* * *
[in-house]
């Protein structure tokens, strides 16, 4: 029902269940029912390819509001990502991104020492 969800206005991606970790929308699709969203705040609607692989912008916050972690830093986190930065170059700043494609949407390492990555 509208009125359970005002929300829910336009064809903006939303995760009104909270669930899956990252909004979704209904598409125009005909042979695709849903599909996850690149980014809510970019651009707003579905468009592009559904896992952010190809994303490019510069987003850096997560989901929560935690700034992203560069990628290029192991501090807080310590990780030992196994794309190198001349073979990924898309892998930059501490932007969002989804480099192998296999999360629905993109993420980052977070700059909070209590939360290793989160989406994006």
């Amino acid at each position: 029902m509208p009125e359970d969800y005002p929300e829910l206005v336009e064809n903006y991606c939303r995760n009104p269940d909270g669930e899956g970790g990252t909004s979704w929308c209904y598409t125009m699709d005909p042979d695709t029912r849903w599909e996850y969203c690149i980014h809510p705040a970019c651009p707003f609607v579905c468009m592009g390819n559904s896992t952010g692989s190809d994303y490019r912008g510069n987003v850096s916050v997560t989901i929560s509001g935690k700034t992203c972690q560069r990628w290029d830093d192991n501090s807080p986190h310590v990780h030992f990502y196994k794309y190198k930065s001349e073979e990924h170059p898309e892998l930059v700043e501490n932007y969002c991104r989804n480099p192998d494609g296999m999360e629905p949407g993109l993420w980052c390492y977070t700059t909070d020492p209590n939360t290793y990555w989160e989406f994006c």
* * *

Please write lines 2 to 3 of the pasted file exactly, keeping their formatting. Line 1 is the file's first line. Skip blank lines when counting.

């Protein structure tokens, strides 16, 4: 029902269940029912390819509001990502991104020492 969800206005991606970790929308699709969203705040609607692989912008916050972690830093986190930065170059700043494609949407390492990555 509208009125359970005002929300829910336009064809903006939303995760009104909270669930899956990252909004979704209904598409125009005909042979695709849903599909996850690149980014809510970019651009707003579905468009592009559904896992952010190809994303490019510069987003850096997560989901929560935690700034992203560069990628290029192991501090807080310590990780030992196994794309190198001349073979990924898309892998930059501490932007969002989804480099192998296999999360629905993109993420980052977070700059909070209590939360290793989160989406994006």
């Amino acid at each position: 029902m509208p009125e359970d969800y005002p929300e829910l206005v336009e064809n903006y991606c939303r995760n009104p269940d909270g669930e899956g970790g990252t909004s979704w929308c209904y598409t125009m699709d005909p042979d695709t029912r849903w599909e996850y969203c690149i980014h809510p705040a970019c651009p707003f609607v579905c468009m592009g390819n559904s896992t952010g692989s190809d994303y490019r912008g510069n987003v850096s916050v997560t989901i929560s509001g935690k700034t992203c972690q560069r990628w290029d830093d192991n501090s807080p986190h310590v990780h030992f990502y196994k794309y190198k930065s001349e073979e990924h170059p898309e892998l930059v700043e501490n932007y969002c991104r989804n480099p192998d494609g296999m999360e629905p949407g993109l993420w980052c390492y977070t700059t909070d020492p209590n939360t290793y990555w989160e989406f994006c």